Saturday, June 27, 2009

Continuing our story from Sweden

It’s been almost two weeks since I’ve posted. Sorry about that. A lot has been going on. Below is an update in reverse chronological order.

Kivik, Sweden

For most of the past week we’ve been guests of our friends David and Gunilla McCune in a village (Södra Mellby) near Kivik, Sweden. (See our Web site for a little more about David and Gunilla.) They have a wonderful old house called the Love Nest that they offer friends as a guesthouse. David and Gunilla have been great hosts, and we’ve been lucky to see so much of southern Sweden that most people would miss or not even know existed.

The Love Nest

Yesterday we visited the studio of a local artist, Bo Hultén, who lives on an estate that includes an arboretum with 3,000 trees from all over the world. The trees were collected and planted by an Englishman in the early 1900s, and the property is now under the stewardship of Bo and one of the Swedish universities. It’s open to the public, but Bo gave us a tour. He has the only redwood in Sweden, and it looked quite healthy.

The original plan was to move Solstice from the harbor at Simrishamn, about 20 minutes from here by car, to Kivik harbor. However, significant northeasterly winds developed and Kivik is exposed from that direction. So in addition to being our tour guide and translator, David was also our chauffeur back and forth to the boat as we took care of repairs and checked the fenders and such. We really can’t thank him enough for all he’s done to help us.

Windmill near Gunilla's farm

Hornbæk, Denmark

From Hundige we took the train to Helsingør where Tom and Tutten Mittler (the parents of friends in Berkeley) met us and drove us to their summer place in Hornbæk. Along the way they showed us the castle at Helsingør that is known as Hamlet’s castle, the harbor in Hornbæk, and the beach. Then they treated us to a great Danish lunch at their place.

Tutten & Tom and the lunch feast

Tom and Tutten had kindly delivered a boat part for us from the States. We really appreciate the favor and their tremendous hospitality on one of the few summer days we had had in the Baltic to that point.

Hundige Havn

We chose this harbor near the town of Greve because from the aerial photos it looked like it had side-ties and it was a nice day-sail from Rødvig. It was also less expensive than other Danish marinas at only 90 kroners a night, and the write-up in the Danish sailing magazine said they had free loaner bikes.

Sailing from Rødvig to Hundige Havn started out great and ended pretty good, but in between we had a squall with winds at 30 knots or more. We had already decided to reef, but when we were jibing out of being hove to, the bail that the preventers and boom vang attach to broke. (Sorry, this is only meaningful to sailors.) Now we have to figure out how to get that fixed too. (David and Gunilla helped us take care of this in Kivik.)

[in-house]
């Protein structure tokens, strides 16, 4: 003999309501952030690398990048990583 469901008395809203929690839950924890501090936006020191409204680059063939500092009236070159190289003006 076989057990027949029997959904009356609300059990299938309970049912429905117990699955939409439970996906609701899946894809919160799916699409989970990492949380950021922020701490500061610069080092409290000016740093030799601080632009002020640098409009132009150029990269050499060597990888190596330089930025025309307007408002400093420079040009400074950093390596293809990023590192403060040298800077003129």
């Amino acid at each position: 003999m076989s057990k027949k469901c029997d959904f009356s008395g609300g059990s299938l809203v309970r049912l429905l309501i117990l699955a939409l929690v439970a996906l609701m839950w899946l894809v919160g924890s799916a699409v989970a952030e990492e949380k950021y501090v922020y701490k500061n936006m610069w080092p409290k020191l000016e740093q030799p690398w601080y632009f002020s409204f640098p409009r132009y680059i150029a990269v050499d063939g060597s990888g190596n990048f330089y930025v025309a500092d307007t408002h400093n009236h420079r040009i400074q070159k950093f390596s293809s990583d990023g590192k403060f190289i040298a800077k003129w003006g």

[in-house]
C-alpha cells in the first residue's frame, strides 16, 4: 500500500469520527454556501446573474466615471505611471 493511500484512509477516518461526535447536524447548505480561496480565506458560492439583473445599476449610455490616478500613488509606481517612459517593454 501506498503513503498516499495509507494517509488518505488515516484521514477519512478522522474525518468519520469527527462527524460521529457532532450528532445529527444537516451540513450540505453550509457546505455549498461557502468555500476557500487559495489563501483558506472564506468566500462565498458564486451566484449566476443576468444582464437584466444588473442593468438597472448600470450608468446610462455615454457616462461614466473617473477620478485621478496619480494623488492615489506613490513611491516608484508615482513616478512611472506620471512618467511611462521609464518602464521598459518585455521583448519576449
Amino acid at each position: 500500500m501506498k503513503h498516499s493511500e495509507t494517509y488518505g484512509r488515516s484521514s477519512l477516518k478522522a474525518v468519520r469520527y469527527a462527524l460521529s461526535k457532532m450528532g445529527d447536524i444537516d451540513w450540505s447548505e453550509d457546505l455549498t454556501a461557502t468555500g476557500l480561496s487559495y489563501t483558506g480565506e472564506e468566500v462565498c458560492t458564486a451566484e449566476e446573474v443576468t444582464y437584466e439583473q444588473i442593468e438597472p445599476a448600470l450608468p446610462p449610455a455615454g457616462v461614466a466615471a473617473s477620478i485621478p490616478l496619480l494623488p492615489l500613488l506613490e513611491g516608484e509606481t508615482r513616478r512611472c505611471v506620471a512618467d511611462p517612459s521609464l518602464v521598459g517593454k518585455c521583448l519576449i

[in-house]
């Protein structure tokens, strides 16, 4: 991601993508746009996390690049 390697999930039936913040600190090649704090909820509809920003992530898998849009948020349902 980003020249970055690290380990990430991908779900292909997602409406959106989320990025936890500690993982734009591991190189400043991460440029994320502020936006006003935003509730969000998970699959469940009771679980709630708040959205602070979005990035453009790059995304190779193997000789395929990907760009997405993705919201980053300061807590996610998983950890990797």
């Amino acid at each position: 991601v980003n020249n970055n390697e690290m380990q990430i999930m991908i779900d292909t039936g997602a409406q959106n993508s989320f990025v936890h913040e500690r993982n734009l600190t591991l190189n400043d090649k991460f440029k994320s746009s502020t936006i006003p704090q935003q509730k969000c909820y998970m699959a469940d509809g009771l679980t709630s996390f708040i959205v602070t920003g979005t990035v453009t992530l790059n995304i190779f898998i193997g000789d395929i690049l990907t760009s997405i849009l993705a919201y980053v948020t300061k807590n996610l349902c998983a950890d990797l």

When we arrived at Hundige we discovered a new floating dock that didn’t show on the aerial photo, harbor sketch, Google Earth, or our charts. It had slips with green signs (meaning they’re available), so we took one and set off to find the harbormaster. We found the office, but they close at 3 p.m. on Fridays, and it was already four o’clock. They have a nice self-serve check-in machine, though, that takes credit cards and provides a card for the electrical service. The card supposedly also opens the restrooms, but we never found them locked. The showers were nice—and free—and although we thought we had to pay for the electricity, it turned out that we didn’t. The card was needed to get it started, but the machine refunded our electricity money when we turned it in.

Since we left Hundige on Monday, we never did see the harbormaster. The office is closed on the weekends and Mondays. So we didn’t get to borrow bikes, which would have been nice because it’s a hike to the store. In fact, we spoke to only one person at the marina the whole long weekend, and that was a guy who was working on his boat in a slip near us.

For those who may follow behind us, there’s a Lidl up the road at Ishoj and a small market a little closer the other way on the road. A local bus runs along the main beach road from Køge to Friden. I’m not sure how you buy tickets for it. We walked to the train station at Hundige and bought a 24-hour all-zone pass for our trip to Hornbæk, so that took care of the bus too.


From Klintholm we sailed past the cliffs of Møn to Rødvig, which is on the same island as Copenhagen and Hornbæk. The island is called Sjælland, which sounds something like “zaylant.” Danish is impossible to pronounce by sounding out the words, or if it isn’t impossible, I haven’t found the key to help me do it.

Tower at Rødvig

Rødvig was good. It’s a cute fishing village, and it was cheaper than Klintholm and had Internet. Plus, we met some nice Dutch people (Sipke and Margriet) from Friesland and enjoyed visiting with them.

Sipke stopped by our boat to ask about the Internet (since we’re Americans, we would know). When I asked the next day if they connected OK, we visited some more and I discovered that he belongs to Rotary and also that he was at the U of O in 1967-69 at the Business School. (It’s a small world, but it’s a bit uncanny how connections with Oregon keep appearing.)

While in Rødvig, we also took the train to Store Heddinge to get a new CF card for John’s camera. That was a little adventure, and now we have photos again.

Landmark tower at Store Heddinge

1 comment:

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